In-depth: New London Silicon Valley welcomed by East End venues
10-Nov-10by Annie Byrne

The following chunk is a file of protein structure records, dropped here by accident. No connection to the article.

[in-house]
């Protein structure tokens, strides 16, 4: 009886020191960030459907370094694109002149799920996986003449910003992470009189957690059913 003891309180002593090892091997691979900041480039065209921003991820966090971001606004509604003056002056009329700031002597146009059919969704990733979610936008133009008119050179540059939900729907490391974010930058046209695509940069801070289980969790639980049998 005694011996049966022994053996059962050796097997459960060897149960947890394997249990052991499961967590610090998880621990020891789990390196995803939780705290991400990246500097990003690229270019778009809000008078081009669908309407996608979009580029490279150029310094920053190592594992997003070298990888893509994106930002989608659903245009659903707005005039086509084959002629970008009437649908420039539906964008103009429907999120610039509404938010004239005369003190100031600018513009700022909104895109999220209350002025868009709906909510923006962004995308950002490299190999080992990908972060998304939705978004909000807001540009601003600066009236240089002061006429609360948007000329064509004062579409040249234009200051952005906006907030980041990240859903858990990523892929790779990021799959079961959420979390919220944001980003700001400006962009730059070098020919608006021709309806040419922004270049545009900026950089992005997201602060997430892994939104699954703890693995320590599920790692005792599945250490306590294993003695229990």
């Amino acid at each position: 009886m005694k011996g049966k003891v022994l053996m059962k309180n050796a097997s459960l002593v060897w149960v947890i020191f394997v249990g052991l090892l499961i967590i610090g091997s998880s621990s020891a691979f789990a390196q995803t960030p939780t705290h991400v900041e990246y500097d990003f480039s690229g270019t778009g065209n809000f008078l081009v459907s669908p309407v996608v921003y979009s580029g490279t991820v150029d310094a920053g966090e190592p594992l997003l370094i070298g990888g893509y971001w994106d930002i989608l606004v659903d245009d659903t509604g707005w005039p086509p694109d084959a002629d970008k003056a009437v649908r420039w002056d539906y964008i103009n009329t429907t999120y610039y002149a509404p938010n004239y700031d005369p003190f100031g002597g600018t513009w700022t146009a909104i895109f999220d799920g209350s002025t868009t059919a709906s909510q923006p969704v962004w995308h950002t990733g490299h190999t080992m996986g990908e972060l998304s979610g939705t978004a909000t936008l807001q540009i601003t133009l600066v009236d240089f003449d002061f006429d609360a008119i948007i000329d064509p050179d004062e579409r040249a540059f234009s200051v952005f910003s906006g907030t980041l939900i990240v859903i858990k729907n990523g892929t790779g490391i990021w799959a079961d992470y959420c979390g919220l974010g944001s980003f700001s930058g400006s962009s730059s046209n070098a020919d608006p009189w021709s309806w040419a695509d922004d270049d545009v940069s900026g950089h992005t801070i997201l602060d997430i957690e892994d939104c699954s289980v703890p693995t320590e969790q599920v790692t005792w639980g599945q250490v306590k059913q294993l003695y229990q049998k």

Several exhibition and conference venues have welcomed the Prime Minister’s plans to transform London’s East End into the country’s own Silicon Valley, saying the investment cements the area’s viability for business and events. Prime Minister David Cameron revealed plans to create a new East London Tech City stretching from Old Street in Shoreditch through to Olympic Park during a speech last week. Among the proposal is news that leading tech firms such as Google and Facebook are already investing in the area. The government is also planning to publish a “blueprint for technology” including £200m of equity finance for businesses with high growth potential and a further £200m for new Technology and Innovation Centres.“Right now, Silicon Valley is the leading place in the world for hi-tech growth and innovation. But there's no reason why it has to be so predominant,” the PM said. “Our ambition is to bring together the creativity and energy of Shoreditch and the incredible possibilities of the Olympic Park to help make East London one of the world’s great technology centres.”Excel London CEO, Kevin Murphy, said the initiative further indicated London’s shift east. It also complements existing plans for the £30m Siemens Sustainability Centre and green enterprise district, which recently got the go-ahead from the London Borough of Newham, he said.“While these firms bring prosperity to the area and new jobs, they also further strengthen London’s position as a leader in industry and play a role in helping attract large-scale events to the capital, which in turn inject valuable economic benefit,” Murphy added. He pointed out Excel stages several technology-oriented events including this year’s Nokia World and Cisco Live in 2011 and 2012. “The more expertise we can show as a city through the creation of these kinds of technology centres, the more likely we are to attract further events from big business, which will in turn fuel the economy,” Murphy said. A spokesperson for conference and events venue, Troxy, was also delighted additional investment had been earmarked for London’s east and claimed the purpose-built facility was reaping the benefits of being in the Olympic borough of Tower Hamlets. “Troxy has already seen an upturn in corporate events following the announcement of the Olympics. David Cameron’s plans for a new ‘Silicon Valley’ fully endorses the intended legacy of the Olympic Games, bringing hi-tech blue chip companies to East London, generating new business needs in both conferences and events,” the spokesperson said.Old Truman Brewery hosted the press conference last week and is seeing uptake from the news, its spokesperson, Oren Zeloof, said. “We welcome the continued increase of clustering for tech companies that we already enjoy and fully support the government’s drive for this exciting sector both here at the Old Truman Brewery and the locality,” Zeloof added. The Brewery’s list of events clients includes several of the 100 newer technology companies now established in east London. Longer-term, established players like Cisco, Intel and Vodafone have also committed to building business in the new Silicon Valley.